mon 24/06/2024

h Club 100 Awards: Broadcast - calling out around the world | reviews, news & interviews

h.Club 100 Awards: Broadcast - calling out around the world

h.Club 100 Awards: Broadcast - calling out around the world

It's been said before, but the British are coming

Rude but pin-sharp: Phoebe Waller-Bridge and Hugh Skinner in 'Fleabag'

As Sky’s Head of Drama Anne Mensah puts it, her ambition is to “stay local but look global”. This might serve as a motto for television in its entirety, as technology swallows the planet and TV is increasingly shaped by coalitions of international broadcasters and production companies.

Internet streaming services have abolished national boundaries far more effectively than the European Commission ever could.

The roster of programmes that Mensah has supervised for Sky’s various channels is an index of this process, making her an obvious nominee for the h.100 Broadcasting award. She has brought us the multinational Arctic thriller Fortitude, the freaky Gothic mash-up Penny Dreadful (a Sky/Showtime collaboration), the Anglo-French crime drama The Last Panthers, Mediterranean skulduggery in Riviera, and the high-rating collaboration with Marvel Comics’ Stan Lee on Lucky Man. Sky Atlantic’s current drama Tin Star (starring Tim Roth, pictured below) is another benchmark, a smouldering revenge drama set in remote Alberta, but reaching across continents.

Tim Roth in Tin StarAnother of TV’s top women is Nichola Schindler, the powerhouse behind Red Production Company which has produced a stream of influential hits dating back to Queer As Folk and including Last Tango in Halifax and the blockbusting Happy Valley. She’s typical of the passionate, driven individuals without whom broadcasting, whether local or multinational, cannot thrive. It’s a tribute to the vibrancy of the UK’s broadcasting industries that our judges had candidates beating a path to their door from a swathe of disciplines, from writing and production to acting and directing, and from news and current affairs to cooking programmes. Mary Berry (our panel decided) has now transcended the confines of being a mere baker of cakes to become patron saint, therapist and best friend to her vast viewership. Robert Peston has put a rocket under ITV’s political coverage not only with his provocative delivery and unusual hair, but also with his energy and deep insider knowledge. Meanwhile Jeff Pope, supremo of ITV Studios, struck gold with the real-life dramas The Moorside on BBC One and Little Boy Blue on ITV, and has a treatment of the Hatton Garden jewellery heist in the pipeline.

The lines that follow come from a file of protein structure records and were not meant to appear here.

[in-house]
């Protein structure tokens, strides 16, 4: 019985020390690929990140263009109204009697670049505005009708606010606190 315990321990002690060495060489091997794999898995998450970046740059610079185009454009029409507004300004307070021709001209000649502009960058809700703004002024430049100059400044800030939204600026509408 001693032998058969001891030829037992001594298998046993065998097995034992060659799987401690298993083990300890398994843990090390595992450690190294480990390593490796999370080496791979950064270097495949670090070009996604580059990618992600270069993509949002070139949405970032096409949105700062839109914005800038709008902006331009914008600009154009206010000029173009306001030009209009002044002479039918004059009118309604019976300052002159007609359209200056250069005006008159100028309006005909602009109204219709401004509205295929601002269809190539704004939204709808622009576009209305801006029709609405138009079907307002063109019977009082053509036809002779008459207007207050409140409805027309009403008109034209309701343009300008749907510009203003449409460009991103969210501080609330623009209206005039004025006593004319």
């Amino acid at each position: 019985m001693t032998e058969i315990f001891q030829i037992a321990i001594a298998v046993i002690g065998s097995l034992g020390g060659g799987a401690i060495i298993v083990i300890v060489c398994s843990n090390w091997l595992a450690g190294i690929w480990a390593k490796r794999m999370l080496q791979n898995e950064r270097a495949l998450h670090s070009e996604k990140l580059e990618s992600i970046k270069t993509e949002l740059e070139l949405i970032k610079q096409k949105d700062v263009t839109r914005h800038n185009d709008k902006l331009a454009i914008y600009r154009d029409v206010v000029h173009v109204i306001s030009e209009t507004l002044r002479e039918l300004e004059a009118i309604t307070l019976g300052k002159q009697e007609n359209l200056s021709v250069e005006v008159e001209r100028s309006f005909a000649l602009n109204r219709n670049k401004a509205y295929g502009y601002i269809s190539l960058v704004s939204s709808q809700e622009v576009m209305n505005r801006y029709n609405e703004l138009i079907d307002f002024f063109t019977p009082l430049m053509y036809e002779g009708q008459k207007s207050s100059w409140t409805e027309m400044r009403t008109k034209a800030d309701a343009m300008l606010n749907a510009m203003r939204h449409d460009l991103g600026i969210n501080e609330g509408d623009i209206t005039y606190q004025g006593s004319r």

Fresh out of the starting blocks of her career is Phoebe Waller-Bridge, who exploded into instant stardom with the rude but pin-sharp Fleabag, a show which began on stage before advancing rapidly from BBC Three to BBC Two and thence to Amazon Video and the USA. A similar trajectory was followed by Asim Chaudhry’s People Just Do Nothing (described as, among other things, “the best British comedy in years”), which travelled from YouTube to BBC iPlayer to BBC Two to Netflix.

It has become routine to observe how swarms of British actors are bagging lead roles in prestigious American productions in television and film – a few who spring instantly to mind are Dan Stevens, Tom Hiddleston, Michelle Dockery, Benedict Cumberbatch and Rupert Friend – and joining them is Claire Foy, already an It-girl of British drama, but now an international household name for her fine portrayal of the young Queen Elizabeth II in Netflix’s royal blockbuster The Crown.

But let’s not overlook the UK’s prowess in documentary making, seen at full blast this past year in James Bluemel’s Exodus: Our Journey to Europe, a three-part series which cut to the heart of the great refugee migration by equipping participants with video cameras, and Jamie Roberts’s War Child, which personalised the perilous journey from the Middle East to Europe by seeing it through the eyes of three children from Afghanistan and Syria (Emran and Hussain, pictured above). Broadcasting may not be able to change the world, but it sure can shrink it.

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